“Where can I go?” asked Ebonyse Mead.
“To the beach,” said 5-year-old Ka’Tori Clayton.
“OK, go to the beach.”
So Ka’tori stood and went to a picture of a bright beachscape, picked up a plastic pail and shovel and then tried on an inflatable armband while the other children giggled and the grownups gave her a round of applause.
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“Where can I go?” Mead said. “I can go to the store.”
“La Tienda,” said Avilamar Castillo.
So 4-year-old Biana Tlaixco stood and went shopping at a picture stocked with toy merchandise.
What was going on was a game of readers’ theater at the East Durham Children’s Initiative, where Mead and Castillo work. It was played out during a trial run last week of a sort of bilingual book club for preschool children and their families.
It was play, and it was clear the kids and the grownups on hand were having fun, but it had a serious purpose.
“This is part of our mission, helping parents become kindergarten-ready so they can help their children become kindergarten-ready,” Mead said. “This is one way we can do both.”
The East Durham Children’s Initiative is a six-year-old project intended to encourage, guide and nurture children and their families, from cradles to college and careers – and to do it in a part of Durham that has been practically synonymous with poverty, and its associated social ills, for decades. The EDCI “zone” covers 120 city blocks, including the neighborhoods targeted by Mayor Bill Bell’s Poverty Reduction Initiative.
Ty-Esha Burnett, who brought her 5-year-old daughter, Jer-Shya Johnson, for the readers’ theater, wasn’t familiar with the mayor’s initiative, but the Children’s Initiative had made an impression.
“It’s built (children’s) skills in reading and writing and math, the cognitive skills – just teaching them to be better students,” Burnett said.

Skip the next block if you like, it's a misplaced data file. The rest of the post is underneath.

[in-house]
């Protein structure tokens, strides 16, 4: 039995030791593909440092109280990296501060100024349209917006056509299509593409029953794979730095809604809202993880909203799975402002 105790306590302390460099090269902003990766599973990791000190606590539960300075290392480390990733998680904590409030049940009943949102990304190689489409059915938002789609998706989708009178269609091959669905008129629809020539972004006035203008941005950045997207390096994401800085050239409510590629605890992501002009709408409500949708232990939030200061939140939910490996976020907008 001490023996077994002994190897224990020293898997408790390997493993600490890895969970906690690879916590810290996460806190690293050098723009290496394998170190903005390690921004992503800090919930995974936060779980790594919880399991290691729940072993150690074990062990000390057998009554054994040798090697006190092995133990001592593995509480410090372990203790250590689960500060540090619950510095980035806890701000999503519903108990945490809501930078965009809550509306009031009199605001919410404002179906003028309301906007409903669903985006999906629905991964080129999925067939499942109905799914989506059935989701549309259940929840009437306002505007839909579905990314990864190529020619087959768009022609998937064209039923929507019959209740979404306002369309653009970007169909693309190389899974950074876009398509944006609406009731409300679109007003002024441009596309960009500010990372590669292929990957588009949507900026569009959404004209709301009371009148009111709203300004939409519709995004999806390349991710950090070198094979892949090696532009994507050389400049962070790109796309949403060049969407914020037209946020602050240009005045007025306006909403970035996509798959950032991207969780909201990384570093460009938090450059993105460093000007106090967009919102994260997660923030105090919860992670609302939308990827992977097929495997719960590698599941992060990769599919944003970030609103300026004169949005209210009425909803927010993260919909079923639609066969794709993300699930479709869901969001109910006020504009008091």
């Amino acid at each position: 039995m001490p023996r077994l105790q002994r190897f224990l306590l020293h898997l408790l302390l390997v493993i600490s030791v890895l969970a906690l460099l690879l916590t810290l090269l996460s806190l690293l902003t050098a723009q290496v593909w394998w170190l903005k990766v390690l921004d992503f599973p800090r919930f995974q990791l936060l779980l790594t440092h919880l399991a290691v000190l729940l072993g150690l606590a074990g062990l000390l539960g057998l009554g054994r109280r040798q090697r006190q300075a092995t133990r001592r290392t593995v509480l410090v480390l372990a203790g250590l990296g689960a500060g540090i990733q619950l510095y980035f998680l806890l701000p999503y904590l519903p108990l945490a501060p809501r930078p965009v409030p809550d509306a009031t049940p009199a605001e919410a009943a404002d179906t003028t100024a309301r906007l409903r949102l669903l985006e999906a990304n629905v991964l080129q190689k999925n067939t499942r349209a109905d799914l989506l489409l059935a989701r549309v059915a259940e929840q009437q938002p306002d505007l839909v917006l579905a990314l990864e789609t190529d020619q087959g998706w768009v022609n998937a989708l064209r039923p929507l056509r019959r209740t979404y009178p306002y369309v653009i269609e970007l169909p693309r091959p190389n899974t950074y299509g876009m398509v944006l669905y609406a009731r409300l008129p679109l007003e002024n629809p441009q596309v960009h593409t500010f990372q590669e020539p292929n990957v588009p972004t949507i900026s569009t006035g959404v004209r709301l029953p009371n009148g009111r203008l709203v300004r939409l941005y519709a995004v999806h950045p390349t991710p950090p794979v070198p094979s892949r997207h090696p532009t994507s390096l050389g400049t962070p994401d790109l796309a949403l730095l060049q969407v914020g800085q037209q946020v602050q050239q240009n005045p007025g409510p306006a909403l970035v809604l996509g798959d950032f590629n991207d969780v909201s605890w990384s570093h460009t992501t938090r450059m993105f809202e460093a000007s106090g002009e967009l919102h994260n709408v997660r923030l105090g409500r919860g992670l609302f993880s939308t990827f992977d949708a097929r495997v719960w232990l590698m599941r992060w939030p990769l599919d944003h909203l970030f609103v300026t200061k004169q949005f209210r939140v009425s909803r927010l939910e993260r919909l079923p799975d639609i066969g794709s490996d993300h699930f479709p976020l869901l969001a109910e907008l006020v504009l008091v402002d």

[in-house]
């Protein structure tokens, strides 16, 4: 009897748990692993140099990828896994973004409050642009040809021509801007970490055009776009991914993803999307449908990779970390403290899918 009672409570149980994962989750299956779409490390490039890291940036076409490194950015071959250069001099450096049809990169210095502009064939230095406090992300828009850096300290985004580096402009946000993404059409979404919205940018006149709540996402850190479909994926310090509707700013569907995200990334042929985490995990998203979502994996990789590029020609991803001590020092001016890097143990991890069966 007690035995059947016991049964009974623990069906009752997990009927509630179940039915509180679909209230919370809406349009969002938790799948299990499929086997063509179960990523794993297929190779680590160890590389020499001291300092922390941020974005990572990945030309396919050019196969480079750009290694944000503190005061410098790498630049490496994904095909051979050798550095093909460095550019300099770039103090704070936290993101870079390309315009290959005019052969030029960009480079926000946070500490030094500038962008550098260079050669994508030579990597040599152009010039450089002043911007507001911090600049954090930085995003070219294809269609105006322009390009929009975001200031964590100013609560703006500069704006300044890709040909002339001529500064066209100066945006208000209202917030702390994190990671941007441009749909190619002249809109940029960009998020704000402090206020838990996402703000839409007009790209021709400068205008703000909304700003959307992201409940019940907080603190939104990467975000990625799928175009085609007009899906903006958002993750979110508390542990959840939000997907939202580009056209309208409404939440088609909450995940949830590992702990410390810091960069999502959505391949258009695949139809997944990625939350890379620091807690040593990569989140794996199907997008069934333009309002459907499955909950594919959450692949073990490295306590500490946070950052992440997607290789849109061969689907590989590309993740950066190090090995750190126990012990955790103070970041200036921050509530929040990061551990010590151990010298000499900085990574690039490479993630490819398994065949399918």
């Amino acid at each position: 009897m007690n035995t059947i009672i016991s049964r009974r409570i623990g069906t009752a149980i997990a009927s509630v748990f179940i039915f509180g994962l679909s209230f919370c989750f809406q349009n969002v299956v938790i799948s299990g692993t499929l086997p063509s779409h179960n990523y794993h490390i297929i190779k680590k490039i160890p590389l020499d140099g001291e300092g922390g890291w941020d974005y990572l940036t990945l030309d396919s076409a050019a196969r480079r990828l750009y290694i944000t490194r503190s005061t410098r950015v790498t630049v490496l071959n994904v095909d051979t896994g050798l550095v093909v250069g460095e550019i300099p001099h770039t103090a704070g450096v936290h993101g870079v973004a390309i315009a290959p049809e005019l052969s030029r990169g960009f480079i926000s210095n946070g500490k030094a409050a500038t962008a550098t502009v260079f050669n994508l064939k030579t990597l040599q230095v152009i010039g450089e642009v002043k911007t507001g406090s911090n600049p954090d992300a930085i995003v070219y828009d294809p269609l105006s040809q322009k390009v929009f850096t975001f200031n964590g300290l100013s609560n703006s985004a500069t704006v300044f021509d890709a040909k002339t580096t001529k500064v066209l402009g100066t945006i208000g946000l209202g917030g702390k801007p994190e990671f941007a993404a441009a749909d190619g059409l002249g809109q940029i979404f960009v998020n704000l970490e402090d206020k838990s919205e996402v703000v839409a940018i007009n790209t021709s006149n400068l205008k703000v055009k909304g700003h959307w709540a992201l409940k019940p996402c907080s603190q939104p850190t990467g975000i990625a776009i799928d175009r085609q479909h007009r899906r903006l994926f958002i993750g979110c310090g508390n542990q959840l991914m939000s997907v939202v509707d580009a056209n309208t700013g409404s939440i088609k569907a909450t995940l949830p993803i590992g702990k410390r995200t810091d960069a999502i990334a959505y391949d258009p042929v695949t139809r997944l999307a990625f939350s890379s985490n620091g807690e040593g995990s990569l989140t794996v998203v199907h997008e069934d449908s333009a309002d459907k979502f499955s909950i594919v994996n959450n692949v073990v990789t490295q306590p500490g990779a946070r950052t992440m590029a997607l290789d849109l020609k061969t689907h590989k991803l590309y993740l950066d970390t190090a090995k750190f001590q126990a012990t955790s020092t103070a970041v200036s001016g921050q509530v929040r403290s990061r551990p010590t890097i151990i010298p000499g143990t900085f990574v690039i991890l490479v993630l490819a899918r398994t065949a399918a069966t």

“EDCI has been a blessing to this community,” said Helen Gill, Ka’Tori Clayton’s mother.
“They have book clubs for kids in the neighborhood,” Burnett said. “A lot of stuff for the kids to do in the neighborhood besides do nothing and get in trouble.”
There are block parties and, at Halloween, trunk-or-treat, put on by the neighborhood group Communities in Partnership – one of more than 20 Durham agencies and organizations with which EDCI collaborates.
The evening chosen for the book club meeting was bitter cold and as the 6 p.m. start time approached Mead was wondering whether anyone would come out for it. Nevertheless, four of the five families invited eventually arrived – two English-speaking and two Spanish-speaking.
“We selected our families that were ... most active in our program,” Mead said. “To start out, we wanted to have a good turnout.”
Last week’s meeting was a “pilot,” said Samantha Cole, EDCI’s communications coordinator, with the intent of encouraging parents and children to interact in ways that build vocabulary and children’s ability to use words.
About 10 days before the meeting, EDCI gave each of the families a preschool book to read, “Where Can I Go?” with text in English and Spanish. When they got together, there was a picture illustrating each destination and the children took turns acting out the book – going to the beach, the grocery store, the zoo and so on.
“It’s not just about reading,” said Winnie Morgan of the nonprofit Durham’s Partnership for Children, who helped lead the program last week. “It’s about retelling.”
Before the play, the parents and kids had activities of their own: the children icing cupcakes while their parents made take-home games to teach colors and shapes – circle, rectangle, star and so on. Making the games together was meant to encourage the parents to get to know each other.
“There’s kind of an implicit support in attending events with their kids,” Cole said. “People know that they have children who are the same ages and they can reach out together for advice. Or just spend time together.”
It was also meant to show that, “You don’t have to be a preschool teacher to come up with activities,” Morgan said.
Primarily, though, the purpose was to encourage reading and using a lot of words. EDCI holds weekly Story Hours for preschoolers and their parents, one in Spanish at the Children’s Initiative offices and one in English at the Hoover Road Apartments, a public-housing complex. It also loans and gives away books to encourage families to build up children’s libraries at home.
“Reading is a big factor in brain development,” Morgan said. “If that doesn’t happen, literally the brain prunes off part of its structure.”
Last week’s meeting was a test run, Mead said, and as it was breaking up she reminded parents to send her feedback.
“When’s the next one?” Gill said. “I enjoyed it. I love it. Keep up the good work.”